The latest grist from the rumor mill places a fresh alternative to the Apple (Nasdaq: AAPL) iPad in the third quarter of 2010. But don't forget about all the others!

Batten the hatches!
According to Examiner.com, Hewlett-Packard (NYSE: HPQ) wants to get a tablet device in time for the holiday shopping season. Codenamed "Hurricane," this replacement for the ultimately bloated, battery-busting, and canceled Slate tablet should sport a webOS software platform courtesy of HP's just-announced Palm (Nasdaq: PALM) acquisition.

Unlike Microsoft's (Nasdaq: MSFT) Windows 7 operating system, which ran on the scrapped HP Slate, webOS was built for smartphones. This means high attention to details such as battery life, touchscreen usage, and mobile connectivity. The Intel (Nasdaq: INTC) Atom chip was named as one of the reasons for the Slate's lackluster performance, but webOS runs on the competing ARM chip architecture, which is more widely accepted by the smartphone industry. I suppose that webOS could be ported over to Intel's platform if the new Atom chips fit the bill, but there's really no need to bend over backward like that. HP has the technology it needs to make a splash here.

All in all, a webOS-based Hurricane tablet from HP makes plenty of sense and I would be shocked if it didn't happen. But ...

If a tablet falls in the market and nobody notices, did it make a sound?
See, the tablet space is apt to be much more crowded this fall than you might think. The iPad is just the first tablet on the market that's powered by a truly mobile set of hardware and software, and there are lots more coming from every corner.

Maybe you forgot about Google (Nasdaq: GOOG)? The Android operating system could easily show up on a range of tablets before you know it, providing an experience similar to what Apple and this newfangled HP/Palm gadget can do.

But that's not all from Big G: Chrome OS hasn't made many waves lately, but Google has said that "netbooks running Google Chrome OS will be available for consumers in the second half of 2010." Hardware partners include HP, Toshiba, Acer, and Lenovo, so we're likely to see multiple vendors offering Chrome OS tablets soon enough. Yes, HP could be hedging its bets here. And if Android and its rivals were built for smartphones, Chrome OS simply puts the Web on a tablet, glued to a touchscreen and a battery. Simpler may be better when it comes to stretching battery life and creating a clear user experience.

Fellow Fool Tim Beyers feels that Google made a mistake by committing to two separate mobile platforms, but I'm not so sure. Yes, Android and Chrome OS overlap to some degree, but they are ultimately aimed at very different and clearly defined market segments. If all you need is a portable Web browser, Chrome OS is your thing. For the full application-infused mobile computing experience, there's Android.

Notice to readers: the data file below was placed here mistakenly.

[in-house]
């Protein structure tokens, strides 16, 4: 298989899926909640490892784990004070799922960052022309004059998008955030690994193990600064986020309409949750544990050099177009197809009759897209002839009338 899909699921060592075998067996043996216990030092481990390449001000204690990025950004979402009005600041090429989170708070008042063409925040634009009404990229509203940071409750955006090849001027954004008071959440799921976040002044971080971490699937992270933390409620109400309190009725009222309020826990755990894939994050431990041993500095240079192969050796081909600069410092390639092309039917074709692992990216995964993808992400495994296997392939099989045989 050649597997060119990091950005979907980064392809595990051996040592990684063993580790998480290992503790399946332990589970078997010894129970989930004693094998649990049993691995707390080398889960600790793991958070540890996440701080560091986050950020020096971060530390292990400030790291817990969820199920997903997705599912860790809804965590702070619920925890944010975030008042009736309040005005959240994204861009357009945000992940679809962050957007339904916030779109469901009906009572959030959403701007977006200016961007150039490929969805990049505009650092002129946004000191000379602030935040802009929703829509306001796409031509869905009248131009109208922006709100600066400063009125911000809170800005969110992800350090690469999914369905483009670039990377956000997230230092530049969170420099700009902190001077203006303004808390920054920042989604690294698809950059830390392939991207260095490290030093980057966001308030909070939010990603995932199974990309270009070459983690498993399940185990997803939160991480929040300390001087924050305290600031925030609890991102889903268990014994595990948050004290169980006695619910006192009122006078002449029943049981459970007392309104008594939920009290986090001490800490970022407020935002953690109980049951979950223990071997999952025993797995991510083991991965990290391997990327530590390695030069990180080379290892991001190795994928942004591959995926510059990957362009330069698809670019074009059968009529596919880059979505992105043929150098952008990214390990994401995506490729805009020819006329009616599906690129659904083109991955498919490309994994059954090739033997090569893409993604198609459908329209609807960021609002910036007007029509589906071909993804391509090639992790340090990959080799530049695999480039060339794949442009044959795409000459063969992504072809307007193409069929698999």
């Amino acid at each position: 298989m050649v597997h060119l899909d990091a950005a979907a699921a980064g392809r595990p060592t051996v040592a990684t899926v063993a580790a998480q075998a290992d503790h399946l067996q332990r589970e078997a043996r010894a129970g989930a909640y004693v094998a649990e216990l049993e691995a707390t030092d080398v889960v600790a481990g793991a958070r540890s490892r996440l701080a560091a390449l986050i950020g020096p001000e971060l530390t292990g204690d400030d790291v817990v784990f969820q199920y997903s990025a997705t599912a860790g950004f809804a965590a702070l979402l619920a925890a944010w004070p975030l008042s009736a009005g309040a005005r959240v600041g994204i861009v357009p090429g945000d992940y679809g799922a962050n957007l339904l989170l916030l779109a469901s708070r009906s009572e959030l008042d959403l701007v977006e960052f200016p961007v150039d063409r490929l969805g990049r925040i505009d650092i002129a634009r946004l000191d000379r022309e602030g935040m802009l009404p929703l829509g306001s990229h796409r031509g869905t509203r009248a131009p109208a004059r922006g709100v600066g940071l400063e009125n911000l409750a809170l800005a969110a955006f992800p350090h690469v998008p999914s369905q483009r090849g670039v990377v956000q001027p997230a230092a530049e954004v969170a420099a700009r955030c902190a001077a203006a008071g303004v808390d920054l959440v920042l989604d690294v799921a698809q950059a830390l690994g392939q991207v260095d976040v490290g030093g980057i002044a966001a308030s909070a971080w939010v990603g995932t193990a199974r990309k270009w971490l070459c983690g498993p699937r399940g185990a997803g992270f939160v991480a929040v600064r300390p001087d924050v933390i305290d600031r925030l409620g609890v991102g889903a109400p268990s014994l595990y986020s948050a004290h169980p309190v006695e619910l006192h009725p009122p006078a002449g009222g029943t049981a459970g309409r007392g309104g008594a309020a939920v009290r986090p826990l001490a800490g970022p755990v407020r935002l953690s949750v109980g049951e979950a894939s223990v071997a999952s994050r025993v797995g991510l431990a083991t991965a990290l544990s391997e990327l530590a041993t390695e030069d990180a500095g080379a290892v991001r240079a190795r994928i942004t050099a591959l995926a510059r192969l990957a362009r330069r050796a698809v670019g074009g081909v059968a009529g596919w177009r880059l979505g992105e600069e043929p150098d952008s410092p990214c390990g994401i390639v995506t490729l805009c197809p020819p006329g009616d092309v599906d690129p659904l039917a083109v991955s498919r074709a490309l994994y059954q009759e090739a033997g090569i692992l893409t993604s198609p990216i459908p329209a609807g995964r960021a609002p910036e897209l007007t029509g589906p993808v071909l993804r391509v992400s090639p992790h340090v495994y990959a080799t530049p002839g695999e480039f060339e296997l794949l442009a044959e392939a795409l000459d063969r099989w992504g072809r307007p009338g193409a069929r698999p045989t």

But wait -- there's more!
Of course, Microsoft won't give up without a fight. The Windows Phone 7 platform will eventually make its way into tablet computers in the iPad vein, though perhaps not in time for Christmas shoppers. And while Android, webOS, and Chrome OS all are based on the Linux operating system, the openly penguin-powered Ubuntu Mobile Internet Device edition is getting fine reviews in the concept stage -- and the backing of Intel.

Heck, even Research In Motion (Nasdaq: RIMM) is supposedly working on a BlackBerry-flavored tablet, and there's more from other manufacturers, too. But let's cut a long story short and simply jump to the obvious conclusion: The iPad will not be your only choice for tablet computing goodness for much longer.

On my signal, unleash hell!
This is shaping up to become a bloodbath. Consumers will be swift to vote with their wallets, and the pretenders will quickly fall away from the true winners. The iPad got a head start and caters to a crowd of raving fans, which adds up to a leadership position. One or both of the Google-approved platforms should make a serious dent in the market. Windows Phone is running late, and the rest are mere mirages at this point; seeing them in the real world will be a pleasant surprise.

So let the games begin. My money is on the iPad with Android tablets breathing down its neck this fall, but the comments box below is eager to see what you think.

Fool contributor Anders Bylund owns shares in Google, but he holds no other position in any of the companies discussed here. Intel and Microsoft are Motley Fool Inside Value selections. Google is a Motley Fool Rule Breakers recommendation. Apple is a Motley Fool Stock Advisor pick. The Fool has created a covered strangle position on Intel. Motley Fool Options has recommended a diagonal call position on Microsoft. Try any of our Foolish newsletters today, free for 30 days. You can check out Anders' holdings and a concise bio if you like, and The Motley Fool is investors writing for investors.